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23 August 2013


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Thank you for this very extensive post on London which resonated so well with me.i have read most of the books you mention and also enjoy The Gentle Author's Spitalfields blog. So many memories are brought back to life and the detail of those 'ordinary'lives is so special not to be lost. Like you I try to get up to London but not as much as I would like to from Herefordshire.
Best Wishes

I loved this post so much I printed it off and am keeping it on my table for further reading. Am linking it for Debora who is a great London money. My particular delight it the Gentle Author. And Peter Ackroyd. And Elizabeth Bowen... and ...Wxx

Some great suggestions - especially Jerry and Rachel's books. Have you seen Lindsey German and John Rees' People's History of London? I enjoy the very evocative writing on the East End by Emmanuel Litvinoff, too. There's also a weekly podcast you might enjoy - Londonist Out Loud (on iTunes or via the Londonist site). I should declare an interest, as presenter. Lucy Inglis' Georgian London is the next on my buylist. I interviewed her recently and brilliantly forgot to ask for a review copy.

Jeni - welcome and I'm so pleased that the list resonated. It isn't complete, of course, and I think I will have to write a part 2 at some point. Good to know that there are others like me, who have settled happily elsewhere but still have that strong sense of connection to London.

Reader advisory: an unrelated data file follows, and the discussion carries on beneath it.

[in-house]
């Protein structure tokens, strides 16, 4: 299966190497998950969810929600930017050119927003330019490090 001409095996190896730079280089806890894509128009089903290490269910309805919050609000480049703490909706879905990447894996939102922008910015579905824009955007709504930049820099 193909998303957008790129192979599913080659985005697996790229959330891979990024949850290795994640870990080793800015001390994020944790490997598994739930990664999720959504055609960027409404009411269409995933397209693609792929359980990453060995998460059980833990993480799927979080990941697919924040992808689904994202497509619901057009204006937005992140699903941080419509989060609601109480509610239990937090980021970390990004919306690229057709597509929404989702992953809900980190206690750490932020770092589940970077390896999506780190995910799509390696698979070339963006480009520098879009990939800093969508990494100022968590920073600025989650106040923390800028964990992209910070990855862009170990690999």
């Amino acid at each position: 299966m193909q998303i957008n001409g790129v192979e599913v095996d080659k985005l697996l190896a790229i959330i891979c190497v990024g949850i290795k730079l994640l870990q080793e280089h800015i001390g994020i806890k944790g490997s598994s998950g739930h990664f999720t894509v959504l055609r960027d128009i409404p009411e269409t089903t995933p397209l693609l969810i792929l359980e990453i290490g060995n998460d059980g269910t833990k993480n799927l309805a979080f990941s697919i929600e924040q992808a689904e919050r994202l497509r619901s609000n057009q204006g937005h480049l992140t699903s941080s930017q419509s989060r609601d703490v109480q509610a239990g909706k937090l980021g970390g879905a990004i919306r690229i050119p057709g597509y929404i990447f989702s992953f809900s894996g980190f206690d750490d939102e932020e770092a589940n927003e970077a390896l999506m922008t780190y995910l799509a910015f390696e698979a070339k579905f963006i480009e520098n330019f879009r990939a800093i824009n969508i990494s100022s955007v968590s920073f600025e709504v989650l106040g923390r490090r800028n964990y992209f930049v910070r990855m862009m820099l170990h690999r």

Wendy - so good to hear from you and I hope Debora enjoys the list! I'm sure that she could add some of her favourites too.

N Quentin Woolf - delighted to welcome you here and thank you so much for telling me about the podcasts. I follow Londonist on Twitter but wasn't aware of these, so have now signed up to the website. Litvinoff is definitely on my list of authors to be read sooner rather than later and I'll and the People's History of London too.

What a wonderful post, D. You put me to shame when it comes to reading about London, even though there is (was?) a very specific book club in a local library that focuses entirely on books about London. Must pull my socks up.

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Thought for life

  • The House of Breath, William Goyen
    We are the carriers of lives and legends - who knows the unseen frescoes on the private walls of the skull?

Thinking about . . .

  • Daniel Klein, Travels with Epicurus
    I too listen to music more and more. Throughout my life, music has stirred me more than any other art form, and now, in old age, I find myself listening to it almost every evening, usually alone, for hours at a time.
  • Julia Blackburn, Thin Paths
    I began writing because I liked to write things down. I learnt foreign languages because they seemed to enter my head by a process of osmosis.
  • Joan Bakewell, Stop the Clocks
    I live contentedly alone. It's better that way and I am often thoughtful about what has been and what might have been. There are many like me.
  • Patti Smith, M Train
    Oh to be reborn within the pages of a book.
  • Patti Smith, M Train
    Why is it that we lose the things we love, and things cavalier cling to us and will be the measure of our worth after we’re gone?
  • Judith Kerr, Observer Magazine, 22 November 2015
    I don't believe in God. I find it much easier to believe in ancestors. I like to imagine they are pointing us in the right direction.

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